No SharePoint Kung Fu is not the latest MMA craze to hit the screens, they are my two passions in life. I’ve being studying Kung Fu now for about 22 years, and SharePoint not quite as long at just 16 years, since the very early days. But there are so many similarities between the two. I was recently at the Shaolin Temple in China, training there was an amazing experience and one that I’ll never forget.
One of the masters there told me a story, about a young student and his master. The master and the student were walking through the temple, the master was asking the student why he was struggling with a new move so much and not asking for some help. The student was about to answer but then suddenly stopped walking and pointed out a turtle stuck on top of a fence post. How did the turtle get up there Master? The master turned to the student and as he helped the turtle back down to the ground, replied, it’s a bit like my journey from being a student to becoming a master, I am a bit like that turtle on the fence post. I didn’t get here all by myself!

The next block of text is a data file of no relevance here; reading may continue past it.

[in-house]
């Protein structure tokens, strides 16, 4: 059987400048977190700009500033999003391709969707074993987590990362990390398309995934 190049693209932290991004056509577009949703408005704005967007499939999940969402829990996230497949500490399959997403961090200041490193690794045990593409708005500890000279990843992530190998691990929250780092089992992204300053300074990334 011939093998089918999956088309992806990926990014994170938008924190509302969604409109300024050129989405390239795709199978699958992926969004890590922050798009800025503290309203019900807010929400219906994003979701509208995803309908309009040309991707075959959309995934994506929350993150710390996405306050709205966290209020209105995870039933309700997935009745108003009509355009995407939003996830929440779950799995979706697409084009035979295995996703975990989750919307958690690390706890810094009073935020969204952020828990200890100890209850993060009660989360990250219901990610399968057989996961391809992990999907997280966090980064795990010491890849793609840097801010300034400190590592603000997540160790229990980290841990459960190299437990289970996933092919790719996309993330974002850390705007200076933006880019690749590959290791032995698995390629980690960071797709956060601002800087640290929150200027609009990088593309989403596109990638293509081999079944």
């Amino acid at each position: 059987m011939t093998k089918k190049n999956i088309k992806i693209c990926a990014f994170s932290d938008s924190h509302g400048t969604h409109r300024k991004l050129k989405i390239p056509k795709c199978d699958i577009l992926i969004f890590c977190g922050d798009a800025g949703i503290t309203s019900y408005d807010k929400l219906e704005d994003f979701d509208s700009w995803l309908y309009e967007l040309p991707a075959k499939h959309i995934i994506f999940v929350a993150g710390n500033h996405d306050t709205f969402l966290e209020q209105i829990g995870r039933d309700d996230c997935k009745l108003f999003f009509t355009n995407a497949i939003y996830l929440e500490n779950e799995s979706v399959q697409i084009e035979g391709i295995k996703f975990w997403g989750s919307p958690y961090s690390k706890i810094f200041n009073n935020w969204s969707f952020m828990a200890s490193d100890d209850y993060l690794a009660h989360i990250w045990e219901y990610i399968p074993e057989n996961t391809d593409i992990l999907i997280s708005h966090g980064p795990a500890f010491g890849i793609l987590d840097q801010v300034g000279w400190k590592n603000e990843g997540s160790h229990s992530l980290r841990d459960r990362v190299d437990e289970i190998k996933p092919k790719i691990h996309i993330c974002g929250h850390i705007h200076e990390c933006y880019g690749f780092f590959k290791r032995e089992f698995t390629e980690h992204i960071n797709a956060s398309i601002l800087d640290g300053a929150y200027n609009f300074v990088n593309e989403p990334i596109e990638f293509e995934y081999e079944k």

This got me thinking about SharePoint projects. So many organisations that we come across dive in to using SharePoint without any help, or just because it can be seductively simple to install (incorrectly of course). You wouldn’t ask a beginner in martial arts to perform a demonstration with a live weapon, so why would you ask your internal IT team to set up such a powerful business platform as SharePoint without training them or giving them the right support?
In Kung Fu there is a common misconception that when you pass your Black Belt exam you’ve reached the top of the scale. This is wrong, you’ve merely covered the basics at that point and can now really start to learn. It’s often the same with a SharePoint implementation: so many times I’ve heard clients say we only now start to realise the potential of the SharePoint solution now we’ve spend a year on the project. There are no mystical or secret ways to do things with SharePoint. It is often a matter that you just need to learn what it can do and how to make it work. Combined that with a Ying Yang balance between the needs of your business and the objectives that you need to deliver and the technology available to do that, and you’re on the right path.
My point is, don’t rush in to these projects, which often become business transformation and change management projects as well, without some knowledge and some help. You might not really need to become a SharePoint Grand Master to fulfil your role, but it might certainly be handy to have one on your side!
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